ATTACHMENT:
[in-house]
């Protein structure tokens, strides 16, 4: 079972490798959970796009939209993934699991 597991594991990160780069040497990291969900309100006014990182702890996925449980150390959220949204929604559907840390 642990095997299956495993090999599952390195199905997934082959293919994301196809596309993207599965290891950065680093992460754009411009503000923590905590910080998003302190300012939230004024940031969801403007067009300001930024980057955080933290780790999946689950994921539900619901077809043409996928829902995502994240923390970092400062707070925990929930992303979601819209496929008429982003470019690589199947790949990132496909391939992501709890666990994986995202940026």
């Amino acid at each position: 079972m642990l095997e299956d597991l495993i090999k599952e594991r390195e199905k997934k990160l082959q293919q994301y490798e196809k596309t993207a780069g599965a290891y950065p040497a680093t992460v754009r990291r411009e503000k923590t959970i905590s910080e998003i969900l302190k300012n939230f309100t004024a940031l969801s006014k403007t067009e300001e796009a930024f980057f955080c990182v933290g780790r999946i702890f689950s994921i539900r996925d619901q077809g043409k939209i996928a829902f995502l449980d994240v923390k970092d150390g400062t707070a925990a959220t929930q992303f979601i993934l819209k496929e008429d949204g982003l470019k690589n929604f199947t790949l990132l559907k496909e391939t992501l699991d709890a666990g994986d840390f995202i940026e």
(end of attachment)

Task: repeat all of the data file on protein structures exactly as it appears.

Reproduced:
[in-house]
């Protein structure tokens, strides 16, 4: 079972490798959970796009939209993934699991 597991594991990160780069040497990291969900309100006014990182702890996925449980150390959220949204929604559907840390 642990095997299956495993090999599952390195199905997934082959293919994301196809596309993207599965290891950065680093992460754009411009503000923590905590910080998003302190300012939230004024940031969801403007067009300001930024980057955080933290780790999946689950994921539900619901077809043409996928829902995502994240923390970092400062707070925990929930992303979601819209496929008429982003470019690589199947790949990132496909391939992501709890666990994986995202940026």
């Amino acid at each position: 079972m642990l095997e299956d597991l495993i090999k599952e594991r390195e199905k997934k990160l082959q293919q994301y490798e196809k596309t993207a780069g599965a290891y950065p040497a680093t992460v754009r990291r411009e503000k923590t959970i905590s910080e998003i969900l302190k300012n939230f309100t004024a940031l969801s006014k403007t067009e300001e796009a930024f980057f955080c990182v933290g780790r999946i702890f689950s994921i539900r996925d619901q077809g043409k939209i996928a829902f995502l449980d994240v923390k970092d150390g400062t707070a925990a959220t929930q992303f979601i993934l819209k496929e008429d949204g982003l470019k690589n929604f199947t790949l990132l559907k496909e391939t992501l699991d709890a666990g994986d840390f995202i940026e």